You’ve. Got. To. Be. Kidding. Me. Are you trying to deprive me of sleep for the next several months?
There are four versions of Edvard Munch’s painting The Scream. In Art: A New History, Paul Johnson calls it “the most often-reproduced and influential single image of the twentieth century.” Earlier this month, one version of The Scream sold at auction for $120 million. The seller said that the painting “serves as a warning about climate change.”
Ladies and gentlemen, is it just me, or has the world gone stark-raving mad, where the climate is concerned? I mean, just bonkers.
“He who controls the language controls the political situation.” That has been said a hundred different ways, since the beginning of time. I have thought about it when hearing President Obama talk about gay marriage. He says some version of this:
“This country is for everyone, no matter what you look like, no matter what your last name, no matter who you love.” (He should say “whom,” but don’t expect too much.)
A neat trick, isn’t it? The implication is that those who oppose gay marriage want to prevent you from loving whom you love.
That is not as neat a trick as “pro-choice,” however. This term, to describe a position in favor of legal abortion, is a piece of evil genius. It is the most diabolical political-lexical triumph in world history.
Years ago, I noticed something about liberals, and it is quite rude to point out: Often, their views seem to be those of children. Views we all once had, but that some of us outgrew. “Take from the rich and give to the poor.” “If you’re nice to dictators, they will be nice to you.” “Crime is a response to injustice.” “Because guns hurt people, people shouldn’t have guns.” “Drilling for oil is mean to the earth.” Etc., etc.
It has sometimes seemed to me that becoming a conservative is simply a matter of growing up. There is scarcely any view in the Democratic national platform that I did not hold until I turned about 19. A great deal of liberalism strikes me as not just mistaken but immature.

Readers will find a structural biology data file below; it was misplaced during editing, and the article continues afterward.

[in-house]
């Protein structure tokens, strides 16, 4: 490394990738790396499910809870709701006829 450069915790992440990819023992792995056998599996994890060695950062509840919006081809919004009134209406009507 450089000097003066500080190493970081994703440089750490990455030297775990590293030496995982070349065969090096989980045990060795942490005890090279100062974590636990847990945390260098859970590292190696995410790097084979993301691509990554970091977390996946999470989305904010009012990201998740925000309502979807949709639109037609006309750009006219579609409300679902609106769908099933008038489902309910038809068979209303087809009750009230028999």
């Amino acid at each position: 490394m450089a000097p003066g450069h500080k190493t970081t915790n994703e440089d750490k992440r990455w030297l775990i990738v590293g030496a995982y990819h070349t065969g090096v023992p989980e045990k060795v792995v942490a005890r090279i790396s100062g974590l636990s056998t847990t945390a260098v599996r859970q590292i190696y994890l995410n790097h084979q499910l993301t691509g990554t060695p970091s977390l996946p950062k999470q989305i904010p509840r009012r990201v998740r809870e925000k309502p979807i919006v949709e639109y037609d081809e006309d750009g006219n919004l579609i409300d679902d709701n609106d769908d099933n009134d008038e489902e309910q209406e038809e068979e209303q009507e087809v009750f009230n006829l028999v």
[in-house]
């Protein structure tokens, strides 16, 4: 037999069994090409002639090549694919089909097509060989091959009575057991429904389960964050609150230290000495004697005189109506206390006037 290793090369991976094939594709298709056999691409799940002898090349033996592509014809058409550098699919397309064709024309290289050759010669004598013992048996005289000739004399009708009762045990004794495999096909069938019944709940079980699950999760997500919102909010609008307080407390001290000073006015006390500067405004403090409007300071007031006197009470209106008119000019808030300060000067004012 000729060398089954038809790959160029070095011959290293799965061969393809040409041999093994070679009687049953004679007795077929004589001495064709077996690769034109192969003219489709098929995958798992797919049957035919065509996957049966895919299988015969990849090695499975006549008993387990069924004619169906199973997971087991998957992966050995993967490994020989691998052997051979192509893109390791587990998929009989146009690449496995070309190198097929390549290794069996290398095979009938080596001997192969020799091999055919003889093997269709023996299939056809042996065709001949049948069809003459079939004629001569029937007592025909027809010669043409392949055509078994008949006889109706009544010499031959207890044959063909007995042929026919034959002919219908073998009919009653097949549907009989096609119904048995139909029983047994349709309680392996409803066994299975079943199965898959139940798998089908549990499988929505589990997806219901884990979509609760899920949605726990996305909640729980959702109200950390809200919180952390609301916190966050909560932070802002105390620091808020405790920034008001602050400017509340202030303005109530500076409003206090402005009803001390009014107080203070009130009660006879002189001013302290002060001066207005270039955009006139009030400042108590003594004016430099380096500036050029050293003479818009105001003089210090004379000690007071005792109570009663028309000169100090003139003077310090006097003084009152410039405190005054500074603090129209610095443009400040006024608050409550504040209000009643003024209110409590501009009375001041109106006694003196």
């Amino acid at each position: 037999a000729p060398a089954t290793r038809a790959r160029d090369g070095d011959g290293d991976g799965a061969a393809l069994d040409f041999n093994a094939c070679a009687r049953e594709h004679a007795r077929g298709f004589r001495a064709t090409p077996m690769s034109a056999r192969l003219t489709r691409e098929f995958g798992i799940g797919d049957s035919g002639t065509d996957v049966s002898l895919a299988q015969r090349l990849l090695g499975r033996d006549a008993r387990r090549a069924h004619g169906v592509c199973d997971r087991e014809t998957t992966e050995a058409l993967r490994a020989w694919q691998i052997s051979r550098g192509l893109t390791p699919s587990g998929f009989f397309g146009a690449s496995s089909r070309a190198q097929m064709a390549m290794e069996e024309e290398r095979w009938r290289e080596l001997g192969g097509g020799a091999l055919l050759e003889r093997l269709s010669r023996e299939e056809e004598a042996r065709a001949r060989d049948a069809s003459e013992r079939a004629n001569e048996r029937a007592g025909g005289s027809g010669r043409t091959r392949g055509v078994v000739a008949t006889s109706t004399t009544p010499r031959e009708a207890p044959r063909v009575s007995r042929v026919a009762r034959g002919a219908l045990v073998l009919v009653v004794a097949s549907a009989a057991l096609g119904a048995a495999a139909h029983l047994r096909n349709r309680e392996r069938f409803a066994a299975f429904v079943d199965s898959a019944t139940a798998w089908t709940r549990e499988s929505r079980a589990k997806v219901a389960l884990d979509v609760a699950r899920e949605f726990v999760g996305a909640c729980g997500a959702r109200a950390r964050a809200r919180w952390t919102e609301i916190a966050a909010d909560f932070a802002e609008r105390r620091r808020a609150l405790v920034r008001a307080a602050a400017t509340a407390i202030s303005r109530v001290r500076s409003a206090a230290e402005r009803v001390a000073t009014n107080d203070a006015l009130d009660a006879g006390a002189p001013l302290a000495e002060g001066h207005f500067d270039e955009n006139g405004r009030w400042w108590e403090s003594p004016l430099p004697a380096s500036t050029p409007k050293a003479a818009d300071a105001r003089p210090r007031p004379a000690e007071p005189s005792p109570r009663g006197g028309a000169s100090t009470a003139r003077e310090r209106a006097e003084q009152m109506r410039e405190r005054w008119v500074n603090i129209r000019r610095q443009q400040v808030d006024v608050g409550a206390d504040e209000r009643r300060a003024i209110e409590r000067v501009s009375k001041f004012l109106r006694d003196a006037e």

Well, I was reading a Roger Kimball column in which he quotes another, and similar, Roger: Roger Scruton. Scruton talks about “the repudiation of inheritance and home” by left-wing malcontents, ingrates, and innocents. It is a stage, he says, “through which the adolescent mind normally passes. But it is a stage in which intellectuals tend to become arrested. As George Orwell pointed out, intellectuals on the Left are especially prone to it . . .”
Here is something related — not the same, but related: Into my inbox last week came a bulletin from Musical America, which featured a quotation from Ned Rorem (the American composer). “Arguably, no artist grows up,” he said. “If he sheds the perceptions of childhood, he ceases being an artist.”
You’re well aware of the distinction between childlike qualities and childish ones. The former qualities can be priceless and indispensable; the latter ones exist to be shed.
Well, I’ll turn to a little childishness myself (not being fully grown up, I guess). In my Thursday column, I wrote about Elizabeth Warren, the soi-disant Cherokee. I dropped a couple of nicknames. Readers responded with some coinages and favorites of their own. I would like to list what I regard as the top five nicknames — and this list, please, is subject to change:
5) Little White Dove
4) Spreading Bull
3) Dishonest Injun
1) Lying Sac(agawea)
Want another name? A reader from Seattle sends me this article, about the Northwest Wine Summit — which “has been run since its inception by Parks Redwine. Redwine (yes, that’s his real name) is a wine lover, collector, importer and writer.”
Over the weekend, I was back home in southeastern Michigan, to celebrate the 50th wedding anniversary of a wonderful couple. An Indian-American couple. Their son delivered a memorable toast.
He was speaking to people who had come from all over the country. Almost all of these people were fellow Indian Americans — immigrants and their children and grandchildren. Though they now live from coast to coast, they started their American lives in Michigan, or spent a key part of those lives in Michigan.
The man giving the toast said that this was why he and his sister decided on Michigan as the venue for the party. “This is our Plymouth Rock,” he said.
I loved — even thrilled to — this affirmation that the American idea continues.
To order Jay Nordlinger’s new book, Peace, They Say: A History of the Nobel Peace Prize, the Most Famous and Controversial Prize in the World, go here. To order his collection Here, There & Everywhere, go here.